Interview

Time has come to make a woman United Nations chief: Irina Bokova

Your country Bulgaria has now announced your candidature for the UN Secretary General’s post that will go up for election in 2016. How hopeful are you of becoming the first woman UNSG?

Irina Bokova: It’s for the future, of course. The procedure is yet to start officially, and for the moment I am totally focussed on UNESCO and my work here. There’s so much work to be done and I feel my campaign is my work at UNESCO. What I am doing here in terms of the reform of the organisation, and from the political challenges for the world, youth radicalisation and extremism, destruction of heritage by ISIS and others…these are my focus. Lets see for next year how the process (for UNSG) goes, and my government will take the next steps for this.

Even so, do you think it is time for a woman to become UN Secretary General in this election?

Yes I think so, it is an idea whose time has come.

While it’s early in the game, have you spoken to the Indian leadership for support?

Not yet, it is early. But if someone would speak it would be not me, but the Bulgarian government and diplomacy.

It is a challenging post, though, and I would like to ask if the UN itself is in danger and need of reconciliation, as we see polarisation between West and East, US and allies vs Russia and China… is the UN in need of reform?

What I can say is that I am a firm believer in the UN and in multilateralism. With globalisation and connectivity, the UNs role is critical, whether you see the post-2015 agenda or conflict, UN has a critical role. I am following all the discussions on UN reforms, they are important discussions and as I said I am a firm believer.

And what about India’s role, given that India has bid for a place in an expanded security council? Would you support a bigger role for India?

Oh yes, I think India plays a hugely important role at the UN. India is a continent in itself. I think UNESCO and India will succeed in all of our ambitions for sustainable development. I think India’s contributions are critical. And I am always happy to come there as I have had the pleasure of having done on several occasions.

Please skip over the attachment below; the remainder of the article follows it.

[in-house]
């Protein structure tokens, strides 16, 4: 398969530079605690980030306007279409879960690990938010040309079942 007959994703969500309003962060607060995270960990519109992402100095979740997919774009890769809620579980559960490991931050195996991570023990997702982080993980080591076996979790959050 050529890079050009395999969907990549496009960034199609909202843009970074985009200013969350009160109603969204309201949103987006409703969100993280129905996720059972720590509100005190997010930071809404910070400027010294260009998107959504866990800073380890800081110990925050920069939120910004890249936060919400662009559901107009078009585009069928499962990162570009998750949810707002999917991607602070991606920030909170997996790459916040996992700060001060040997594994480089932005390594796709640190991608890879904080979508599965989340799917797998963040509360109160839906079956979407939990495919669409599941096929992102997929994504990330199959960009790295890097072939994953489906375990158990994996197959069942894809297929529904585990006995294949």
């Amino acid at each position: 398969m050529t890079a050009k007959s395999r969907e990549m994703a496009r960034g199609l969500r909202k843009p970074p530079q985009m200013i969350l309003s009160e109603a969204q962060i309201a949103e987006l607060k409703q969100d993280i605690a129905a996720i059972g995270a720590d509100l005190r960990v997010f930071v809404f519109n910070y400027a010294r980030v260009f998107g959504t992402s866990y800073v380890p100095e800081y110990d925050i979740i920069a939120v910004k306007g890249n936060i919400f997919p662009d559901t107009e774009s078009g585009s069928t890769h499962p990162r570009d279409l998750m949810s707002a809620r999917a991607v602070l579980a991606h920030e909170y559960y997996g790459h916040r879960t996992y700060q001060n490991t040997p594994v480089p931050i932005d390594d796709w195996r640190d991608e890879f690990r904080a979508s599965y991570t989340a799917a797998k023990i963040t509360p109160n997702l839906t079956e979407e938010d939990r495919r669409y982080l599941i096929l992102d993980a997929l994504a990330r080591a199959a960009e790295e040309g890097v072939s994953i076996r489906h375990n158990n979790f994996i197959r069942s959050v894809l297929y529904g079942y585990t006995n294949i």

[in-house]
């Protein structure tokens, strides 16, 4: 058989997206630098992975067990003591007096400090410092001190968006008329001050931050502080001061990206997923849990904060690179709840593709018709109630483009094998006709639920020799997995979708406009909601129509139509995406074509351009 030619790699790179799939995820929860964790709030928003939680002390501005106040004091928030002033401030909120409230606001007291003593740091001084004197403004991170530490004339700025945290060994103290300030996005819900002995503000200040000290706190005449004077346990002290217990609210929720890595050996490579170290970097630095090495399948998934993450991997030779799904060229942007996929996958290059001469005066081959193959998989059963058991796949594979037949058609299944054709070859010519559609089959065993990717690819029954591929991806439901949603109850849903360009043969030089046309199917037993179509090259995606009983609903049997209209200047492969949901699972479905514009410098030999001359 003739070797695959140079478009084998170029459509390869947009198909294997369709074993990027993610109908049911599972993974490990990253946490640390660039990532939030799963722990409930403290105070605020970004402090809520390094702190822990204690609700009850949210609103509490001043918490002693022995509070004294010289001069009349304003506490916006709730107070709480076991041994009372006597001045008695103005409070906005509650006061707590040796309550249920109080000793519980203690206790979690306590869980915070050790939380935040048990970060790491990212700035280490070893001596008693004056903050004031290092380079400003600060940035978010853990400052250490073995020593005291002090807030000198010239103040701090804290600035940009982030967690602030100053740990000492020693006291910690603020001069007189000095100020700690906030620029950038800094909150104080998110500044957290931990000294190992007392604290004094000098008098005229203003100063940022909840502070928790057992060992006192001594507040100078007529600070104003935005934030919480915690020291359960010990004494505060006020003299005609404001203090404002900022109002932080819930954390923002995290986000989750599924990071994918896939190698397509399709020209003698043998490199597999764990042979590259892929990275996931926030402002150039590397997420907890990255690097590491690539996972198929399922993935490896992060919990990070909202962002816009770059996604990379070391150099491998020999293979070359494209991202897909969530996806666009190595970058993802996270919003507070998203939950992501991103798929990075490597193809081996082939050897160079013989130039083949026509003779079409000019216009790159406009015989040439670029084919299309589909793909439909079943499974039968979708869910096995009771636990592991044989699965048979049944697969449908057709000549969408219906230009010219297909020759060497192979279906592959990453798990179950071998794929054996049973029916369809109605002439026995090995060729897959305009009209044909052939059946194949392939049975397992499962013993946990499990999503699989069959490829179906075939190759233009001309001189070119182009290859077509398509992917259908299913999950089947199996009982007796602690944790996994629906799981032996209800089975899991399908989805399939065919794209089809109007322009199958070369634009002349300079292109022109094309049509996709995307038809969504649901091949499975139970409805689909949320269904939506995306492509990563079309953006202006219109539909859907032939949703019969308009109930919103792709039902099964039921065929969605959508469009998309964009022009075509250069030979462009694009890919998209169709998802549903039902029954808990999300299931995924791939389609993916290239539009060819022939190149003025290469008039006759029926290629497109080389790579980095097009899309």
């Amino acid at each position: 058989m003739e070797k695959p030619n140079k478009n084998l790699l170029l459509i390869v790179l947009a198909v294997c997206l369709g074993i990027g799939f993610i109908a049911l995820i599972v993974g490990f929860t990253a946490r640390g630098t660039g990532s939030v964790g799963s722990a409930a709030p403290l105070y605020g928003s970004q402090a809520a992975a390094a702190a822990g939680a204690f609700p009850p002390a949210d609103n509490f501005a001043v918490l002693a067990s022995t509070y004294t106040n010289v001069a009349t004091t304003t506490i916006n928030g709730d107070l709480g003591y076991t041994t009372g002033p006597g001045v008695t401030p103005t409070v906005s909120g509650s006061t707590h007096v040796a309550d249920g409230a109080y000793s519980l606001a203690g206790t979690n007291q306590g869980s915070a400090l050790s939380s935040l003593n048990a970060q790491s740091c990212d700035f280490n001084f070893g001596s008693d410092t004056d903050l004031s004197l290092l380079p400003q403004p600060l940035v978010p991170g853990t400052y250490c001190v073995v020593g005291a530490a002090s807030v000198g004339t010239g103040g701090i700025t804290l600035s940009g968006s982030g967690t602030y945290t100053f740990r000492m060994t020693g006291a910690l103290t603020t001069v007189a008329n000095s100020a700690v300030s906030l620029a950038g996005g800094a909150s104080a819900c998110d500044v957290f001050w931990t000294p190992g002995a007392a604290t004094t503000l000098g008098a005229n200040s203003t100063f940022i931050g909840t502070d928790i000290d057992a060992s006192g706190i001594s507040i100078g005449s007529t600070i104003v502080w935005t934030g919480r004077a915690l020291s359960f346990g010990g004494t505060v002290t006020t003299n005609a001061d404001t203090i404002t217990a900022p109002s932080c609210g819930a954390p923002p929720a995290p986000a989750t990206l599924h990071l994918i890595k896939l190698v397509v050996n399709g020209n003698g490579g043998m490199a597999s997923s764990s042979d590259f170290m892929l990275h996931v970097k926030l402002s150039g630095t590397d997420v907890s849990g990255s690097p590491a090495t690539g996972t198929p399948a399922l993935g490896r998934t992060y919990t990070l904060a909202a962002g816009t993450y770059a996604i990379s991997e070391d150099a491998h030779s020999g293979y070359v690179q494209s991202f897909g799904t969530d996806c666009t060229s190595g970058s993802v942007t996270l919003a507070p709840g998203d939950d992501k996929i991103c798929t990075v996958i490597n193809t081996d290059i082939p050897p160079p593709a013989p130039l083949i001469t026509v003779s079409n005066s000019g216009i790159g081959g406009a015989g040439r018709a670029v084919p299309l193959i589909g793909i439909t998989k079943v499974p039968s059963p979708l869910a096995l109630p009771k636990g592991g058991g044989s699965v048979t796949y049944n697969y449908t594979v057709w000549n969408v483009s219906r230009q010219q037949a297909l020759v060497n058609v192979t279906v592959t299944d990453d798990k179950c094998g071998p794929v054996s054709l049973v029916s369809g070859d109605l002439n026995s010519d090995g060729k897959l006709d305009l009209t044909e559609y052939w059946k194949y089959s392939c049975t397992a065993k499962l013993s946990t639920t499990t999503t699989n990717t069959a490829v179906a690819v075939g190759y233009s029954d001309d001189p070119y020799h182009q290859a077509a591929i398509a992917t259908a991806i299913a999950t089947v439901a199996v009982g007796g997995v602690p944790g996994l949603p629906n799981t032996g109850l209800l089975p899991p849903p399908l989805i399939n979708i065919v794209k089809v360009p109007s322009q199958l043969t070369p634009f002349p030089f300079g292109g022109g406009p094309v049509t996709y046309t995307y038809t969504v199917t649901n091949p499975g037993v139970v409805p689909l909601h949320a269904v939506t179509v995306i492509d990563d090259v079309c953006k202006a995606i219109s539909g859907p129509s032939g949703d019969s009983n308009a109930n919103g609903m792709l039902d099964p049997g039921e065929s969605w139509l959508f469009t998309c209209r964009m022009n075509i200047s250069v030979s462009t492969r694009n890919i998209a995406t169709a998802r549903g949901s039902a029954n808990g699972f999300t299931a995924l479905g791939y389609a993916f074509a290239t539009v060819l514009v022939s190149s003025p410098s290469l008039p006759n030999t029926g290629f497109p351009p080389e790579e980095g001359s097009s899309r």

Ahead of the UNGA, UNESCO has played a big part to shift the world from Millenium Development goals to Sustainable Development goals that you want adopted. What will this shift mean?

The process the UN has followed in post-2015 agenda is the most important process. UNESCO has been heavily integrated in the process to set the new course for global development. It will be universal, and people-centric. I know there is a debate about whether 17 goals is too big, or 169 targets are too ambitious for the global community, but I do believe we have to aim high. The challenges we have don’t leave us the time to postpone them. I hope the summit in September will pass the agenda. Later this year we have the COP21 climate change conference in Paris. We cant look at one without the other.

You’ve pointed to the criticism, that the number of goals are too many. Arent you diluting the core principles, that instead of basic goals like poverty alleviation, the UN are going for value-laden goals like democracy governance, human rights, inequality, even conditionality of aid for these. How do you answer those criticisms?